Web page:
IT people confuse building systems — the manufacture of IT products — with architecture. But if the current state of IT has proved anything, it is that anyone can build and run enterprise systems — bolting products upon products as technology and business needs change. Enterprise architecture is about drafting models for systems that will be integrative, flexible, interoperable, reusable and aligned with the enterprise. For people who confuse building and running systems with enterprise architecture, Zachman had this warning: “A cloud is in your future.”
His Zachman framework, more accurately called ontology, is akin to the periodic table. It is a schema or classification that requires architects to answer what, how, where, when and why, and thus to describe what they intend to build — before they build. “You get flexibility by separating the entities, and you don’t build until you are ready to build.”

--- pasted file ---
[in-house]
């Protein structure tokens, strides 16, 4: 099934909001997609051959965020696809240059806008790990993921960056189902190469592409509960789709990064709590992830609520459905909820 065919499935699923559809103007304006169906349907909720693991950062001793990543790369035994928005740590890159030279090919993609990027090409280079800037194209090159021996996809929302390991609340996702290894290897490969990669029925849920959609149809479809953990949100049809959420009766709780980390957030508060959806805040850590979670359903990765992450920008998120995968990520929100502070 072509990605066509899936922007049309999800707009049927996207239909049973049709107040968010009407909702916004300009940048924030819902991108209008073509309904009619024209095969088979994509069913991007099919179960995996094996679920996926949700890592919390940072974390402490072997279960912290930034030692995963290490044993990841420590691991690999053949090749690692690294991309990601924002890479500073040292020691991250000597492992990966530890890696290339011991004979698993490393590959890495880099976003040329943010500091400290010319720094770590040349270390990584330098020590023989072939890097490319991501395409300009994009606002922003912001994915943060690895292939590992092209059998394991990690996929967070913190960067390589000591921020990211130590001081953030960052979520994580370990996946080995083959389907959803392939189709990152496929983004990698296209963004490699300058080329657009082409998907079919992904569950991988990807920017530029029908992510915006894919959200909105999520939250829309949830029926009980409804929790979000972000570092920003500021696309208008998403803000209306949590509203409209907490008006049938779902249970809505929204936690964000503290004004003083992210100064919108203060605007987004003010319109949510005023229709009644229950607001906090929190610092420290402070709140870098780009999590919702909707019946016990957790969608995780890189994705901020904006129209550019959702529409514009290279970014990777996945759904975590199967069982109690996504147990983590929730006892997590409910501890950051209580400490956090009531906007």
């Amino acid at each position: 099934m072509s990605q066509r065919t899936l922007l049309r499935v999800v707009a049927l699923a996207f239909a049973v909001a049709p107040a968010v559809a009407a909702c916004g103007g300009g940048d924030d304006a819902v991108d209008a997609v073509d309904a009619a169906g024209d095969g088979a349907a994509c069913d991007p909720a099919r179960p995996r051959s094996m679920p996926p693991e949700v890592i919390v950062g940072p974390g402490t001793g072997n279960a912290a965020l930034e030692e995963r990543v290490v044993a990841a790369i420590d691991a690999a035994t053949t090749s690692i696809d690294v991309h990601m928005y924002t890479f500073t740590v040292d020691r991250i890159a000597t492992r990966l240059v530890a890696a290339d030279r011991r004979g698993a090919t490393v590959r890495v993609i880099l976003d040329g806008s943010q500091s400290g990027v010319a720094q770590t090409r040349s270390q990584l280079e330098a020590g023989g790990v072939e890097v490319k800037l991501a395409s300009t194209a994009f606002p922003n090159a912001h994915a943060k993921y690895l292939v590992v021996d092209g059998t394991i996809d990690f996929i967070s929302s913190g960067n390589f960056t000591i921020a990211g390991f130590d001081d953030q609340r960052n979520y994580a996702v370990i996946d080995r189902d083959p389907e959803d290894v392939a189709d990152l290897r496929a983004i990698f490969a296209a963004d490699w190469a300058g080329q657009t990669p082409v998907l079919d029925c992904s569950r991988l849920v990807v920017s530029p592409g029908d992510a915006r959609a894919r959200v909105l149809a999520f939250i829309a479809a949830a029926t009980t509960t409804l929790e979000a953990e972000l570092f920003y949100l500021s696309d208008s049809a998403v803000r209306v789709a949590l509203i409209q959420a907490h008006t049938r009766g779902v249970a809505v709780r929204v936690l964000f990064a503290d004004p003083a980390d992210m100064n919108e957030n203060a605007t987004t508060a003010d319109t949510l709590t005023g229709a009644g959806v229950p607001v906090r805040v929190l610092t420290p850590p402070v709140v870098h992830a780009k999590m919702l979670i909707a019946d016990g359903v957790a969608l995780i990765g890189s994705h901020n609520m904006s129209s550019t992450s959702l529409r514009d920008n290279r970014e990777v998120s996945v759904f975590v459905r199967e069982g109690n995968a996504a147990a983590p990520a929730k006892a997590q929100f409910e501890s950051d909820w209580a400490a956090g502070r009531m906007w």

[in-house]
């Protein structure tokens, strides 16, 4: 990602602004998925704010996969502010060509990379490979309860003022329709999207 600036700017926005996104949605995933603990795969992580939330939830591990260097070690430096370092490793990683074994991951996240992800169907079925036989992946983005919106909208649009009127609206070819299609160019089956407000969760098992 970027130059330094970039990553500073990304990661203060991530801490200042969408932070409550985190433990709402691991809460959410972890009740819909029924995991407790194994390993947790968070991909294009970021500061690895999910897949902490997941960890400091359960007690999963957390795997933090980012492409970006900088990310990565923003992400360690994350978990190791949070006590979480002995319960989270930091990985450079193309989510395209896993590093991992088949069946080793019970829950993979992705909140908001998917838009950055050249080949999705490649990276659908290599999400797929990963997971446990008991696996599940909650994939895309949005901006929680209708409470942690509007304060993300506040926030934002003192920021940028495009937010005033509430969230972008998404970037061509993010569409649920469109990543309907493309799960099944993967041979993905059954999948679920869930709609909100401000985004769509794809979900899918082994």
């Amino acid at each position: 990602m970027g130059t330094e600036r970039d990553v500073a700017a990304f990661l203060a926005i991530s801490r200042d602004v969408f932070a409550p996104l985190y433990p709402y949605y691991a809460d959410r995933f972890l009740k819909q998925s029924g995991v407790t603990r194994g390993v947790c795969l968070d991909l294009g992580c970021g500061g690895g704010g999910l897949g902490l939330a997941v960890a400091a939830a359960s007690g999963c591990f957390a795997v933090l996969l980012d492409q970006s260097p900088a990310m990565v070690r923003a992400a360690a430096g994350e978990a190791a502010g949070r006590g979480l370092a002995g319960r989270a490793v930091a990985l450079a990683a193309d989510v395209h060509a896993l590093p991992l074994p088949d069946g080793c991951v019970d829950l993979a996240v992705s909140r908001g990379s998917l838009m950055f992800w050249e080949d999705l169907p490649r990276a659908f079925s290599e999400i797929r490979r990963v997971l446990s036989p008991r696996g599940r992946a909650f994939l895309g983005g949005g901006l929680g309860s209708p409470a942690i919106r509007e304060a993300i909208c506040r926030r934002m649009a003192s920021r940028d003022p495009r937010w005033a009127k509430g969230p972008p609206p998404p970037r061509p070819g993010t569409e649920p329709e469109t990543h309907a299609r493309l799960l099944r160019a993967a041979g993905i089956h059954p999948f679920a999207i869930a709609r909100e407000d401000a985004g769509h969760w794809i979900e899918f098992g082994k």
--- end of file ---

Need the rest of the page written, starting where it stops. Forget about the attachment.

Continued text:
Kundra made a polite nod to the guru of the Zachman framework, stating that he and Zachman were in agreement that architecture must not become “dogmatic.” Kundra comes at enterprise architecture from a business perspective. “But I have huge disdain for architects and the practice of architecture where all you are producing is paper that nobody ever reads.”
By the way, Kundra did not get off scot-free, fielding several questions — and pointed criticism — on the government’s track record on security during his reign. Who says rubber chicken events have to be bland?